TED Conversations

Saidi Ngutu

Water, Sanitation and Environmental Engineer, Netwas International

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Why are man-made creations so symmetrical?

Why is this world so symmetrical, have you ever thought about it? Nature and all man-made things have to be symmetrical. Did 'God' have an obsession with symmetry which has translated to everything we create? Is it because our minds, symmetrical in nature, can only understand objects in symmetry?

This idea has troubled and puzzles me everywhere I turn. As i write this, my laptop, my phone the plate next to me, the bottle of coke on my table all this objects are so symmetrical yet each unique in its own way serving a different purpose. Maybe something beyond us created this universe of things so symmetrical that's why we are obsessed with perfection, thrive in order, and relate to the normal of symmetry.

I am quite new at TED and was wondering if anyone has ever explored this peculiar existence that cuts through nature and the man-made objects.

Topics: philosophy

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  • Oct 21 2012: I think I see what you're getting at. I was focused on her examples which were artifices in which case human nature has a larger explanatory role. In calculus we have the concept of maximization and minimization to help us explain this phenomenon of natural systems approaching symmetry.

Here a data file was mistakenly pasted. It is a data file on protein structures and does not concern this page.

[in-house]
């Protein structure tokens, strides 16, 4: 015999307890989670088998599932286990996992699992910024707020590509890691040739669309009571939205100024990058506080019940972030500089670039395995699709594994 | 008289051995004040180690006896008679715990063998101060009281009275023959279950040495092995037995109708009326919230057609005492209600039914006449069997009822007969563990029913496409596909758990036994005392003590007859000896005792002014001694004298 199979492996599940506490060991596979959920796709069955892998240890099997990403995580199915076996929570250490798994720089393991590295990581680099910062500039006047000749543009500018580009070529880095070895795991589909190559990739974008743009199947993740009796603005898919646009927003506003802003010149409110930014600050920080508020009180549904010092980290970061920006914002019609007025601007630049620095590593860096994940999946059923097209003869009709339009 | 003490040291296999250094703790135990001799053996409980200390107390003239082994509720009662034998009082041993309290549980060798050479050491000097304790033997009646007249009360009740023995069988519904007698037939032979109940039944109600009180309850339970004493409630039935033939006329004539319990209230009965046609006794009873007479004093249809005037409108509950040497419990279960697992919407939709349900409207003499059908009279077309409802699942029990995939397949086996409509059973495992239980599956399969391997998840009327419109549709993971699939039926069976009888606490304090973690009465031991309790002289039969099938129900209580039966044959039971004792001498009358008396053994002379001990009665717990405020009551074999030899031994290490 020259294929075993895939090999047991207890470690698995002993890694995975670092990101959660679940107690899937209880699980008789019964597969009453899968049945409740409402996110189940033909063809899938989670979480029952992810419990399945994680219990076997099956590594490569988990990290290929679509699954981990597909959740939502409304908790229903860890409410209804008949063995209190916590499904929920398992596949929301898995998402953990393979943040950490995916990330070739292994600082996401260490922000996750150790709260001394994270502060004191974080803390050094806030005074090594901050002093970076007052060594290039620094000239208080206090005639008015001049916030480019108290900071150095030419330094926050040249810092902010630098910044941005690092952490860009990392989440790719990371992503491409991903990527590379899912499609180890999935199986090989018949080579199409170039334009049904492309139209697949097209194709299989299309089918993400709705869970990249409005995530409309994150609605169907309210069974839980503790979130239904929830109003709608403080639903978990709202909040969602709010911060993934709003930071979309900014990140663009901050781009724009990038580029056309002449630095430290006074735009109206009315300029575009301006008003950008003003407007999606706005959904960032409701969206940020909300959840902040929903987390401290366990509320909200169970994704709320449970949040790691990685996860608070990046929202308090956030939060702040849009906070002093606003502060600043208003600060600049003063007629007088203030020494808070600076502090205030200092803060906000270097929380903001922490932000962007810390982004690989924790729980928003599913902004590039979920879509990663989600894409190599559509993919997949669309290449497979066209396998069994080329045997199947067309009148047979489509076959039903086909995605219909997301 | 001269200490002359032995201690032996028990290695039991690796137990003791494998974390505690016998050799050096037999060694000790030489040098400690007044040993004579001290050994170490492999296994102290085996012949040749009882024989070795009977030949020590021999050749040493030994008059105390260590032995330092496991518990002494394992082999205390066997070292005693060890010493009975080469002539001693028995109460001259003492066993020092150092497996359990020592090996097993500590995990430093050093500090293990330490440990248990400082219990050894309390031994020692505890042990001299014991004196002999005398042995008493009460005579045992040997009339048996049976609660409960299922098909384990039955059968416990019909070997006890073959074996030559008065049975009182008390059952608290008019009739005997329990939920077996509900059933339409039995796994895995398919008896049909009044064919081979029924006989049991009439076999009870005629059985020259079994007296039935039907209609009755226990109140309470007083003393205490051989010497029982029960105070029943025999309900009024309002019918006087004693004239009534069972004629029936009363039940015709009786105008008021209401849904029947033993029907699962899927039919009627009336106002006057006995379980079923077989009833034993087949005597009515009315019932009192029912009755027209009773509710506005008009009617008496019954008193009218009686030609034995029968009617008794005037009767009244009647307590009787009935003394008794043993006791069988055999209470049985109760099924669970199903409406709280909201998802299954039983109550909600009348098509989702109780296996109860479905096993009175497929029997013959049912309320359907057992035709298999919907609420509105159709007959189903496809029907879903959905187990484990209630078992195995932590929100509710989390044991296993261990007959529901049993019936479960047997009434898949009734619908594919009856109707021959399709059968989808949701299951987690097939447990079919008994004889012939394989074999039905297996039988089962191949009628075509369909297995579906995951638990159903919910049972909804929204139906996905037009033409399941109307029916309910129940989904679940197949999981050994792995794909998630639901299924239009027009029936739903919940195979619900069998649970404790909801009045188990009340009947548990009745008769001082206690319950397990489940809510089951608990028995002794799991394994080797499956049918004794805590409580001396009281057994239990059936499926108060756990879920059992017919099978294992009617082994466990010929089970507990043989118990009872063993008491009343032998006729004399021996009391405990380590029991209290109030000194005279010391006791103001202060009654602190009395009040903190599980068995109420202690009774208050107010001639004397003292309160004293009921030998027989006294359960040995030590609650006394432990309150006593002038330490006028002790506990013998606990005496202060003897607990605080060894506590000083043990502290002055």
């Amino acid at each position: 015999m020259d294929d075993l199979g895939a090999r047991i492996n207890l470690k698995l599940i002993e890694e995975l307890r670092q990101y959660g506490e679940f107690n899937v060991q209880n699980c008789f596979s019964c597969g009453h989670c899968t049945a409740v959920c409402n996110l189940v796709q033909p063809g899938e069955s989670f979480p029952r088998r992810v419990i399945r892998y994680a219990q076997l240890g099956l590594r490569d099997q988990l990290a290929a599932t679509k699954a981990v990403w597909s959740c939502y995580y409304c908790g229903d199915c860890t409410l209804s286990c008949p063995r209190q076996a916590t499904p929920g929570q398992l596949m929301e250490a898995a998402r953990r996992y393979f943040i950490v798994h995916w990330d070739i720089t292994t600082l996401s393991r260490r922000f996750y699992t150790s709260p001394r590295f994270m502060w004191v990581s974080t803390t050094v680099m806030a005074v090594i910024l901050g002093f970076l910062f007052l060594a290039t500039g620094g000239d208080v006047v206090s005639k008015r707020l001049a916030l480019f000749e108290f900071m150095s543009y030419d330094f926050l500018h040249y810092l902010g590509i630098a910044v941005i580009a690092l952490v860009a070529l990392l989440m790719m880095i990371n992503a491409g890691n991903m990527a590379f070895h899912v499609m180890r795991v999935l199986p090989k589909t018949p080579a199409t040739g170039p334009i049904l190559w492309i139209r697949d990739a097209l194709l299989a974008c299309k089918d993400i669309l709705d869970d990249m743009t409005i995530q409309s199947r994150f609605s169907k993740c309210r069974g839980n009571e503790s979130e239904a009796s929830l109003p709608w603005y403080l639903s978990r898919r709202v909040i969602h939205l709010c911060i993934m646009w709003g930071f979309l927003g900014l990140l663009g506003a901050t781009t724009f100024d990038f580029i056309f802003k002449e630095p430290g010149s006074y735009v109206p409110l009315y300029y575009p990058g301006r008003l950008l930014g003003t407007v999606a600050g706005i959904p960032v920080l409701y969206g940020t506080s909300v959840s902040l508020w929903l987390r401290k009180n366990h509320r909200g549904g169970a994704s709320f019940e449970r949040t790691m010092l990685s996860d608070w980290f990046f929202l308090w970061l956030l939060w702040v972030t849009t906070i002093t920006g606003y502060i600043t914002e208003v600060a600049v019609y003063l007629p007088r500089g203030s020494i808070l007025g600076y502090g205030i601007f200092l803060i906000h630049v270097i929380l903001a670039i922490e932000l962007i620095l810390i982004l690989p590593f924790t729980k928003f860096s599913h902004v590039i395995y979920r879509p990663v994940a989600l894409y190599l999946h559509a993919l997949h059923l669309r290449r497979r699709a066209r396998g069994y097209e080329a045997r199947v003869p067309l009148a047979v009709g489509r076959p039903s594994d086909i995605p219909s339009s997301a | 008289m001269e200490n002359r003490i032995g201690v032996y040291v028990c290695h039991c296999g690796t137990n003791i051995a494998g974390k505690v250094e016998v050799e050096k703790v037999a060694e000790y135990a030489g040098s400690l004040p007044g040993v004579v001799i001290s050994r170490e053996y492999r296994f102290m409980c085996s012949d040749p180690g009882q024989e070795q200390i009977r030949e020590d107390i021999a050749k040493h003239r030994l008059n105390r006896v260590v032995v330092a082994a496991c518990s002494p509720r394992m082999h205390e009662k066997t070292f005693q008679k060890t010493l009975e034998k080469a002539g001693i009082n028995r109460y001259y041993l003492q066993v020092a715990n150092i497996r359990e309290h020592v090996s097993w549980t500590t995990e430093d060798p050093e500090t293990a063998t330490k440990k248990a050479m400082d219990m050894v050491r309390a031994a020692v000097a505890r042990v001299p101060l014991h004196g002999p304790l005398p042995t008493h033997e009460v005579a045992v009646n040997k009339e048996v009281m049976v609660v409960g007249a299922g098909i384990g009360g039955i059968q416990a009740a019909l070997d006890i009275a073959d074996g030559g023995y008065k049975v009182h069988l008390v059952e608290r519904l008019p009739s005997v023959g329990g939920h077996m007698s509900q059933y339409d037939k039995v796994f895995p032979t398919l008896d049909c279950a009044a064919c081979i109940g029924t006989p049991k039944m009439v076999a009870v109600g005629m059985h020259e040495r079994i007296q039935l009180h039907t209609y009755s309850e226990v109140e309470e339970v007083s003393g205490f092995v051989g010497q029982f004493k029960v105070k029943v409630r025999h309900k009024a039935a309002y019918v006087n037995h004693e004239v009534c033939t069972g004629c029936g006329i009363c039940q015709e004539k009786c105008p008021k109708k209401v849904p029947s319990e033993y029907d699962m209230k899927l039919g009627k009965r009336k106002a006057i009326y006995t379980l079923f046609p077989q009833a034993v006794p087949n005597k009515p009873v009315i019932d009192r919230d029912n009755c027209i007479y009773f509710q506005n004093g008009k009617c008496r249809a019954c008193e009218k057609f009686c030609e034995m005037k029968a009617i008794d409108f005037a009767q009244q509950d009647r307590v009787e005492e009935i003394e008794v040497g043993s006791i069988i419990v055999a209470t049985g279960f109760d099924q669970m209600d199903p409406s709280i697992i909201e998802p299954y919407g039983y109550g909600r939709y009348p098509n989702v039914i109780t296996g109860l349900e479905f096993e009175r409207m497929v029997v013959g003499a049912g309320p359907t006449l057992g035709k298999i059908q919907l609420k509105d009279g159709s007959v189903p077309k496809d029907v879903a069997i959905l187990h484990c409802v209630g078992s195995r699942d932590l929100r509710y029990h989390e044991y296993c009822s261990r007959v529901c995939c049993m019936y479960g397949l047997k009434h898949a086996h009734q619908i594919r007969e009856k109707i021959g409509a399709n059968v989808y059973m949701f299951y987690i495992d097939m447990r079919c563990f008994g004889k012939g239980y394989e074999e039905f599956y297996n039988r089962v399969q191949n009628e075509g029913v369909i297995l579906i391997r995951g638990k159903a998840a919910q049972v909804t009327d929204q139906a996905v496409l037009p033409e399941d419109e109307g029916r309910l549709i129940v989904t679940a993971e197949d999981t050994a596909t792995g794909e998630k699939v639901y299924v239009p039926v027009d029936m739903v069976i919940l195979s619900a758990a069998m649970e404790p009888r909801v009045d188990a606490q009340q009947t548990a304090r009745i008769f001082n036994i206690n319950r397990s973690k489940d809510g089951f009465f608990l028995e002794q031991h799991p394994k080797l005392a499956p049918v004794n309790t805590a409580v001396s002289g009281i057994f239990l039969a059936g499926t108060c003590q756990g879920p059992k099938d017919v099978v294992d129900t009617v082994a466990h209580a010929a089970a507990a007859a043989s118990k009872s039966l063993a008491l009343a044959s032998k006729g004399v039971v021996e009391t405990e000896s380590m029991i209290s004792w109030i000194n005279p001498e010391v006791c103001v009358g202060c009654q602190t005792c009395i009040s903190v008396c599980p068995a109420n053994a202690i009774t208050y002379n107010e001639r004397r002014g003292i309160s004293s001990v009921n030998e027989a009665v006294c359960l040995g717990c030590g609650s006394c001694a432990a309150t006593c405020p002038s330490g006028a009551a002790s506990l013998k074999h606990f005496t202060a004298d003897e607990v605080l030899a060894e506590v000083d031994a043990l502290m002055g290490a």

A perfect sphere minimizes volume while maximizing surface area. This mathematical phenomenon has relevance to the observable world when we look at the shape of a bacterial cell and cells in general (I'm a microbiologist, so this was an example that came easy). Exposed surface area is important because all of the cell's metabolic processes are powered by a difference in electrical potential generated at the cell surface. Most of the chemical processes going on inside of the cell rely on diffusion. The greater the volume of a system the more potential paths there are for a single particle to travel. Therefore, greater volume means that the rate of diffusion is lessened. Minimizing volume means the cell can carry out its metabolism efficiently. Maximizing surface area means the most amount of space is dedicated to energy production. Constraints imposed by the nature of the physical universe and the tendency for perfect geometrical shapes to either maximize or minimize values would explain the abundance of near symmetrical objects.

    For multicellular organisms sphere comes into play again. Most organisms we think of are bilaterally symmetrical. This is a consequence of the nature of embryological development and the various physical constraints. Diffusion and spheres come into play again as cells communicate with and coordinate their development into an organism. Based on the passive diffusion of chemical signals to one another the blank stem cells form into the various cells of tissues. Since diffusion is three dimensional the signals go left and right from a central population of cells. The result is that the organism ends up with mirroring left and right sides.

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